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From "William A. Rowe, Jr." <>
Subject Re: using proxy/cache for apache mirrors
Date Wed, 07 Dec 2005 07:18:32 GMT
Joshua Slive wrote:
> [ This really should be on infrastructure; oh well.]
> Perhaps I should have mentioned off the top that I envision setting 30+ 
> day expiry times on all .gz/.zip/.msi/.jar/etc files under dist/.  These 
> files should never change without being renamed.

Ok, it must be 24 hours.  Although they should not change, we should see
a HEAD/ifmodifiedsince query at least once per day per file requested to
**ENSURE** that if we strike a file that we find to be corrupt/viral/invalid,
it in fact goes poof from the mirrors in some reasonable amount of time.

In fact I'd set it initially to 1 hr, measure, back it down to 24 hrs and
see if we save any bandwidth/load from not testing it frequently.  Any
correctly configured machine should not burden us with anything more than
a "still valid?" ping.

Remember that the mod_autoindex results, themselves, can be invalidated
more frequently, which will let mirrors 'catch up' quicker than they do

> Colm MacCarthaigh wrote:
>>     * mod_cache + mod_proxy is trivially vulnerable to all of the latest
>>       DNS cache-poisoning trickery, with no easy fix. At the very
>>       least we should recommend that admins hard-code
>>       in their /etc/hosts file, and that INFRA get some PI-space and
>>       guarantee availability at a particular IP address for
>>       eternity. Or deploy DNSSEC, and insist that mirrors verify the
>>       records.
> I don't really see how the situation with mod_proxy is any worse than 
> the existing situation in that regard.  It could even be better given 
> that cache expiry times will far exceed rsync frequencies.

Do mirrors even validate any server signature for rsync?  If not this
argument is blowing smoke.  For that matter, we could even endorse the
use of ssl privately to our mirrors on the backend, with server cert
validation to avoid exactly what you describe above, as well as any
number of man in the middle attacks.  In fact, it seems this would be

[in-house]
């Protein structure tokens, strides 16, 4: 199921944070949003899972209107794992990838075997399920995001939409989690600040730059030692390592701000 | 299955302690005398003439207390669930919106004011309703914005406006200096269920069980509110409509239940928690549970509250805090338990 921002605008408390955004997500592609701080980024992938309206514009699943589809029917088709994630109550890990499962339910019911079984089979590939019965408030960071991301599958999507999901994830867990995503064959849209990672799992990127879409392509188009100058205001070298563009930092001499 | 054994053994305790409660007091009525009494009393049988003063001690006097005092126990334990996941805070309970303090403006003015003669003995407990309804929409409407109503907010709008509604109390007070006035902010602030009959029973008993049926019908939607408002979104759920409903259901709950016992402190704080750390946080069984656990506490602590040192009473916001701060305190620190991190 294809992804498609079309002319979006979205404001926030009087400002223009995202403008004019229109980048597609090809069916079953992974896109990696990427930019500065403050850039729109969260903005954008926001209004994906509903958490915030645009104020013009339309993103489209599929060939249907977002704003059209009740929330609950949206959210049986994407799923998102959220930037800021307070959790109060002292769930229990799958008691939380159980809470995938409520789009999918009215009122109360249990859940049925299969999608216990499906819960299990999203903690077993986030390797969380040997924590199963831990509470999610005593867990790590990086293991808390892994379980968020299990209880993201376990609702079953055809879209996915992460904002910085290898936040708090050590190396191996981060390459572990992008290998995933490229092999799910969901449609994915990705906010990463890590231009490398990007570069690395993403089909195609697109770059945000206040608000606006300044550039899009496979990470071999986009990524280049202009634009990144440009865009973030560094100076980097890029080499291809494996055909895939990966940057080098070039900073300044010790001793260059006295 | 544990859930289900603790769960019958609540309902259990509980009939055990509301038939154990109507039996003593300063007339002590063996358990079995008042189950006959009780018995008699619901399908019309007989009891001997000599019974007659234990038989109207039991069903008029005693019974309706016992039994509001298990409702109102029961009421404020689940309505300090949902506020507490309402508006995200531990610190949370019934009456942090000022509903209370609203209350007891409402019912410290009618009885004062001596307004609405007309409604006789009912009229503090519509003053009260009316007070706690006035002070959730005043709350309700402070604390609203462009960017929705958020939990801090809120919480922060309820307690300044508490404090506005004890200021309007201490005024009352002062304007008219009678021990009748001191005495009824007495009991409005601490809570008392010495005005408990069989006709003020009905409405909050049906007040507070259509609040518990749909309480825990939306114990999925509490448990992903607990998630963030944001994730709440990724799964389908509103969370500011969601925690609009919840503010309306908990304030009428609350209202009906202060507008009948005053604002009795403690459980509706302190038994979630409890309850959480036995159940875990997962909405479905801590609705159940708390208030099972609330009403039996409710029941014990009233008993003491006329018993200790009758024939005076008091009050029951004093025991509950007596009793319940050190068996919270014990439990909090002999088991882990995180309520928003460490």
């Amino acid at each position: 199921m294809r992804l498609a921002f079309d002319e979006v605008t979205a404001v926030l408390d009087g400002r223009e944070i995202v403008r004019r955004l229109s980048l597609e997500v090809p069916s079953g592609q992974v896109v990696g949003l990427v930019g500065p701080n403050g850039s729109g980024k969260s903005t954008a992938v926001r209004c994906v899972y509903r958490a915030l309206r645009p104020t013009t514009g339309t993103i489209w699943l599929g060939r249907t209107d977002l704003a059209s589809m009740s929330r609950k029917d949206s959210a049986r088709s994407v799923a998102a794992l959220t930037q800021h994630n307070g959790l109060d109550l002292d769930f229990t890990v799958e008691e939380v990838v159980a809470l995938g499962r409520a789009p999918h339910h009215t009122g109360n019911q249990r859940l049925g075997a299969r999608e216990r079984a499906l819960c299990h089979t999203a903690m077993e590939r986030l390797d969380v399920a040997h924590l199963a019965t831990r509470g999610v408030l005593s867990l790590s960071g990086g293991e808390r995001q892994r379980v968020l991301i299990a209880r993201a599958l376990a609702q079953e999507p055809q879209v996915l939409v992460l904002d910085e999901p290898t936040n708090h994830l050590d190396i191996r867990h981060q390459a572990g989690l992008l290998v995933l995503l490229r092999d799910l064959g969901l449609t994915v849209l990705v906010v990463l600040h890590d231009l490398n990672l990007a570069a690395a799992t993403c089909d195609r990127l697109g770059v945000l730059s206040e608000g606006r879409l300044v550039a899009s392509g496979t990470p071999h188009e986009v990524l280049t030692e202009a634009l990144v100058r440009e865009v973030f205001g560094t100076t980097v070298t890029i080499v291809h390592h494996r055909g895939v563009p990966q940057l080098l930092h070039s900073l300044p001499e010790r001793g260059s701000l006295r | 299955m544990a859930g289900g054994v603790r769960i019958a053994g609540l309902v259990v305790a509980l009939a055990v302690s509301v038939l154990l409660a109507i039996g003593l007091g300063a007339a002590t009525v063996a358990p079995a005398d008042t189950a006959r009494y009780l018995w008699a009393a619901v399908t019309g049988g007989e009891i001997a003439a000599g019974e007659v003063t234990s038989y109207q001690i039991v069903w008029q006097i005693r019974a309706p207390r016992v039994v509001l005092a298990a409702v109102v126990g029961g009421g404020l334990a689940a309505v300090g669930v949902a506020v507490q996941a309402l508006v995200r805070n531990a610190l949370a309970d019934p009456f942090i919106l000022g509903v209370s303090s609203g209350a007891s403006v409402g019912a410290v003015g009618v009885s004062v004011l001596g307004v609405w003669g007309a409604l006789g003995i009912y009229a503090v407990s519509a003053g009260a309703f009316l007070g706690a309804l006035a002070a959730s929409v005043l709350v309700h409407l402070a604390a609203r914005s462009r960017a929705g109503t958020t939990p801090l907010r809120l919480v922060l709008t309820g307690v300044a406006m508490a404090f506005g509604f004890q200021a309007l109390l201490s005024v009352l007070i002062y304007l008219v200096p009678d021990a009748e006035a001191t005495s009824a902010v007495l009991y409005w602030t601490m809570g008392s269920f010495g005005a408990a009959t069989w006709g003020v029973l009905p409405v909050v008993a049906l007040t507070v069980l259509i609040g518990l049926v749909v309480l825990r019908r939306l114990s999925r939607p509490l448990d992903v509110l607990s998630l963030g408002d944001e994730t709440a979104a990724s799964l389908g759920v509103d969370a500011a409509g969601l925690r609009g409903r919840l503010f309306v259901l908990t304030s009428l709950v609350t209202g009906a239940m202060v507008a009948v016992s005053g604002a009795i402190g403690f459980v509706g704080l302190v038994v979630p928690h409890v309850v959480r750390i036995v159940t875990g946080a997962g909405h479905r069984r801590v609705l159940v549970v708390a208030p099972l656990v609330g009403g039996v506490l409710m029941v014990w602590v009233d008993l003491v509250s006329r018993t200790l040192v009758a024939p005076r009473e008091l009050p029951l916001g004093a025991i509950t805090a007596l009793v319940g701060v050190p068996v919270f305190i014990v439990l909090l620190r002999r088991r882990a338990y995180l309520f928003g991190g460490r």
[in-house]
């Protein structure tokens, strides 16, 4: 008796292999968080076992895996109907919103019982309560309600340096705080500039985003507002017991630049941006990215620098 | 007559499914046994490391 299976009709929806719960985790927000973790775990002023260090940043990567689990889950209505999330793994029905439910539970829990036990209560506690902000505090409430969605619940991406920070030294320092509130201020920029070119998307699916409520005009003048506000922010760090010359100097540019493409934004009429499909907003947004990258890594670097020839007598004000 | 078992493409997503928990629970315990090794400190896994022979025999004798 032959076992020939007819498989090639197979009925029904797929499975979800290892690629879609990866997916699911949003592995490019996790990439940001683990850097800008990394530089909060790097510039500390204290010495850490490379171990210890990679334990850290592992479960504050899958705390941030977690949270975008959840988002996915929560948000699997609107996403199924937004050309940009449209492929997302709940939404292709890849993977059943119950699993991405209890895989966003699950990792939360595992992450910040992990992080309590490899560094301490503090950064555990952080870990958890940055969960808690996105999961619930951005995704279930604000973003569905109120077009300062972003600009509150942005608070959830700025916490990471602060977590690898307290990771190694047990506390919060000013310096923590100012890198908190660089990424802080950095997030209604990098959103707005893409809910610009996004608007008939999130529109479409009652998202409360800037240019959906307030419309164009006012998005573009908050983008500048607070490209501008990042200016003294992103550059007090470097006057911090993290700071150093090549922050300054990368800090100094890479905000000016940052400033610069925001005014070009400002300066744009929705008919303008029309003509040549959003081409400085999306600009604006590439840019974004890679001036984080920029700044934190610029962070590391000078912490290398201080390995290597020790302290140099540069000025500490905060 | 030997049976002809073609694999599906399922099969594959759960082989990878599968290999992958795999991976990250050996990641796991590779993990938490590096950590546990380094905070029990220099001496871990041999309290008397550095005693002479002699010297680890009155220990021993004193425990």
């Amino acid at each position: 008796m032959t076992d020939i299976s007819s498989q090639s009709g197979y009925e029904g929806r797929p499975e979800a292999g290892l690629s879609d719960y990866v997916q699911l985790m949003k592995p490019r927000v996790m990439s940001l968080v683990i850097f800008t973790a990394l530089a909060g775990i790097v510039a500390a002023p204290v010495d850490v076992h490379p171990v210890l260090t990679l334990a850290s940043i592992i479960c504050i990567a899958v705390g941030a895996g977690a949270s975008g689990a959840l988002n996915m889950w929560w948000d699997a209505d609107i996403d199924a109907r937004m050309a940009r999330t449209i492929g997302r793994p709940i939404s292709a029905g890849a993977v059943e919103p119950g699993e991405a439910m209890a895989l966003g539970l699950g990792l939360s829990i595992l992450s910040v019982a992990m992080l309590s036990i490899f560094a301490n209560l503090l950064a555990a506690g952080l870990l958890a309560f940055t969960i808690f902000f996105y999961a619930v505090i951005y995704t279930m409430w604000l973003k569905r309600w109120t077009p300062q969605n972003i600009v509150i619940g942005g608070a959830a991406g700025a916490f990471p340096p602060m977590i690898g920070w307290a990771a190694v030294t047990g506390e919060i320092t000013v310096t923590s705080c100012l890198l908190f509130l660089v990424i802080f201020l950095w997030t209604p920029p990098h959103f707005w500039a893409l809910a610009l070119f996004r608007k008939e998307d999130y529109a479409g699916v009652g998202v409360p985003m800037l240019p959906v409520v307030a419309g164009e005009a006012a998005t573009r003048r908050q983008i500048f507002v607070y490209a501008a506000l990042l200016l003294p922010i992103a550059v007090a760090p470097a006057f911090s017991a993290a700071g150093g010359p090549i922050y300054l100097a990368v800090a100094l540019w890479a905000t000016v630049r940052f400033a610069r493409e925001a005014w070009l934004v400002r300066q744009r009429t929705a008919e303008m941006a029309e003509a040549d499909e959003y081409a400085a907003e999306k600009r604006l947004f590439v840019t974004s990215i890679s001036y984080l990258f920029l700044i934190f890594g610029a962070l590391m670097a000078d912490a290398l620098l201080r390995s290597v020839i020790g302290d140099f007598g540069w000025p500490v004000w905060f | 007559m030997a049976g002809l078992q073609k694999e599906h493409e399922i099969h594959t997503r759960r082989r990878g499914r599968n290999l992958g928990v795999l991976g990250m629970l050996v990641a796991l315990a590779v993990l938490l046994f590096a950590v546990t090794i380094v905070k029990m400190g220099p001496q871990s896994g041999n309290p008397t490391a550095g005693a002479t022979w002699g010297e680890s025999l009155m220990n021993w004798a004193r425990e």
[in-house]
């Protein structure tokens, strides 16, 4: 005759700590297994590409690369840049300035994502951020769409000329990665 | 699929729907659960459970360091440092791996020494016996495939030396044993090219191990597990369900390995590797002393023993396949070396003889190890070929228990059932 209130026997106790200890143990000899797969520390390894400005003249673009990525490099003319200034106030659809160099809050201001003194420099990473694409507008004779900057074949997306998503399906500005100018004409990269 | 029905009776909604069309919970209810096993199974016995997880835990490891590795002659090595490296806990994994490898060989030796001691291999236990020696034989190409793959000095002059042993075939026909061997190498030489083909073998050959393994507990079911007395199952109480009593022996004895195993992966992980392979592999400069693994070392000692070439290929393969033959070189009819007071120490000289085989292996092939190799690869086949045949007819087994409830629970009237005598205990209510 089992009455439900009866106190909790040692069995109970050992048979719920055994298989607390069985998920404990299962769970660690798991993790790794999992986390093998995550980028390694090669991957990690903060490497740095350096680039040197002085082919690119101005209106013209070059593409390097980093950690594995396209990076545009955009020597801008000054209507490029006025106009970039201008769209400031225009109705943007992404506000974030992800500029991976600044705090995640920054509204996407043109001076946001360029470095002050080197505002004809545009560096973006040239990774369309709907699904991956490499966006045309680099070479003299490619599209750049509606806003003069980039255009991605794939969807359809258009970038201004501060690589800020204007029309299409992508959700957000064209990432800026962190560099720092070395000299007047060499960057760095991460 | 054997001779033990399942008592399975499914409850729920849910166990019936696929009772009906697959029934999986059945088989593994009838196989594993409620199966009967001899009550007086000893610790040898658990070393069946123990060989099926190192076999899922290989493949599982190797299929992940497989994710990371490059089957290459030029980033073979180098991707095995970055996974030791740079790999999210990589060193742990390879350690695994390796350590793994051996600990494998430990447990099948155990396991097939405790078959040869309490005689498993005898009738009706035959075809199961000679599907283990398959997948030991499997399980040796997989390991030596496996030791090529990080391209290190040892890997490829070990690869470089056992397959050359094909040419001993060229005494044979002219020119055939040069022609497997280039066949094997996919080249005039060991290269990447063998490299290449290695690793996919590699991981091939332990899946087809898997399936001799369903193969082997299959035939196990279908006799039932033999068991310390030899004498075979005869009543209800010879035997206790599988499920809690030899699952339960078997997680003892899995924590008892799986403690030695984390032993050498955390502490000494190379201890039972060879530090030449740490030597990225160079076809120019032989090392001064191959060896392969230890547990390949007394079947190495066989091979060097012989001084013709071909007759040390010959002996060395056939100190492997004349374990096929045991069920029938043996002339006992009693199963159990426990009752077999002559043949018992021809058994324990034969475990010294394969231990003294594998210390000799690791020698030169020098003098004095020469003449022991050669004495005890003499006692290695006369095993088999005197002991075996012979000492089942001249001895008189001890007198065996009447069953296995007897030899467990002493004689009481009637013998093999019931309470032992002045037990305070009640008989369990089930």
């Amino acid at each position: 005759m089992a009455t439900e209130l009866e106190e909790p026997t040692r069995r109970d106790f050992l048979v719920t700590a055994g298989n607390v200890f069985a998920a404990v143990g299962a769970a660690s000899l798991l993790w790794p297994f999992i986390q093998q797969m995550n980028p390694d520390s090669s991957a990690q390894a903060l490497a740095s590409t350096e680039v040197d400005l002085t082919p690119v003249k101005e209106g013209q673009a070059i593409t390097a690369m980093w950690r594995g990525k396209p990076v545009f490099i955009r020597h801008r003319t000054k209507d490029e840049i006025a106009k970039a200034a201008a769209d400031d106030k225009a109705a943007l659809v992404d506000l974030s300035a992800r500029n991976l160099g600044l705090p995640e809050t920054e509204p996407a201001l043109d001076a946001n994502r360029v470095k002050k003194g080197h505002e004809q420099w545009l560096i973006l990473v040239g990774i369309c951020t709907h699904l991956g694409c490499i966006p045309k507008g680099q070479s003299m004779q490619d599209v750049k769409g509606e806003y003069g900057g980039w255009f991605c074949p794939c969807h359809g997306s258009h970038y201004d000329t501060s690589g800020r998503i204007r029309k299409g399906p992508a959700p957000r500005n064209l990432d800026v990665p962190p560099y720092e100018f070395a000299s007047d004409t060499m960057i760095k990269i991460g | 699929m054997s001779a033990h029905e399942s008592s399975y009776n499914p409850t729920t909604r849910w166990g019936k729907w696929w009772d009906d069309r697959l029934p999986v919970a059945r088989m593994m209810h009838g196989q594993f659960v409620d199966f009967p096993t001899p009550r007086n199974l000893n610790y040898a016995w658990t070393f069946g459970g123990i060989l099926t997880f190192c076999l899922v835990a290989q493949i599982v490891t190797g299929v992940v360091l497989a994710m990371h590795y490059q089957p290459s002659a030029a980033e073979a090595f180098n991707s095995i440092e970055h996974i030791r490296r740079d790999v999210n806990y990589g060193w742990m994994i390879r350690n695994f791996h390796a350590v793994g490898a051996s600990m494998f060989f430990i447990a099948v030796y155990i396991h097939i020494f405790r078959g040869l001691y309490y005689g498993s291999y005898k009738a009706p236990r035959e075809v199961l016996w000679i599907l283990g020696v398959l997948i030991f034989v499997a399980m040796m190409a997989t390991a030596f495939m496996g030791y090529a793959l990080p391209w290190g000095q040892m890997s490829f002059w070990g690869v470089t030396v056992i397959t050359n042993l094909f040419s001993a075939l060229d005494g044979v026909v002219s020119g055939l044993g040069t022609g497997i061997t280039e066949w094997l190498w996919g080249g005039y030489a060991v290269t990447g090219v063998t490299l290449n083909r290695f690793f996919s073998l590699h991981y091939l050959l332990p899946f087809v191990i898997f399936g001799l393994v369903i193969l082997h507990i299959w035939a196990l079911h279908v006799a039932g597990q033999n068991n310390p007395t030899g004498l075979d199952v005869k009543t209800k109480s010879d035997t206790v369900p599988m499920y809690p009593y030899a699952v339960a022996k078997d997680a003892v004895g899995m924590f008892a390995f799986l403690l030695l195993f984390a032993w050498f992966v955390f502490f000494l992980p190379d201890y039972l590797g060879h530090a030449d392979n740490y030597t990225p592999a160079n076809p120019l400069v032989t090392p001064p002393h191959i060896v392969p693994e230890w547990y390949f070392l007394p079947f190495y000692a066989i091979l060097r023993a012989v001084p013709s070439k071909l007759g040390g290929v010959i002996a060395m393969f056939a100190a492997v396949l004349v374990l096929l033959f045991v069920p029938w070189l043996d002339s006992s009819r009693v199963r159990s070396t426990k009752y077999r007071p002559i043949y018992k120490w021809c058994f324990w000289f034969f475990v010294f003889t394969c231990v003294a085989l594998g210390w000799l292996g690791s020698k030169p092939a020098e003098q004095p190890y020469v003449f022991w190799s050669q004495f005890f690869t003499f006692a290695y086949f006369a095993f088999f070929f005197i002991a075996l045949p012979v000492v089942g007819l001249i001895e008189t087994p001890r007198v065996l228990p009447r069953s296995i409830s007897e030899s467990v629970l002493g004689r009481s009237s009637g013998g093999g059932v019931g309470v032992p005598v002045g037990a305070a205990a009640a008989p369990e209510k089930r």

much more robust than today's rsync, in terms of security.

>>     * We havn't fixed all of the thundering herd problems :/
> Again, with long expiry times, I don't see this as a problem.

Or fix it?

>>     * It's HTTP only. A lot of users use rsync and FTP to fetch
>>       content from a local mirror.
> I generally discourage ftp mirrors.  But yes, they would continue to 
> need to do rsync.

Why?  I'm not certain, but expect there are ways to play with wget to
fetch only new/changed files.  If not, perhaps it's time to teach wget
some new tricks :)

>>     * Next time gets compromised, the exposure
>>       will be two to four times as great compared to the rsync
>>       mirrors. CacheMaxExpire can fix this problem though.
> Again, long expiry times seem to make this problem less severe than with 
> rsync.

But the converse is an issue, see my first point.

> Just to explain the reasoning behind this a little: our dist/ directory 
> is rapidly approaching 10GB.  Although I don't have any statistics to 
> back this up, I strongly suspect that a very small portion of that 
> accounts for a very large portion of the downloads.  The rest gets 
> rsynced to our hundreds of mirrors for no good reason (other than 
> backups; but we don't need hundreds of backups).  In addition, our 
> projects are always clammering for faster releases -- they don't want to 
> delay their announcements to wait for mirrors to sync.  I know you have 
> "push" ideas for how to solve that, but the proxy technique works as well.
> (There are other ways to address these issues, of course.  We could stop 
> recruiting mirrors and limit ourselves to a dozen or so more reliable 
> mirrors.  But that would be a major change in thinking.)

Or ship more things to more quickly.

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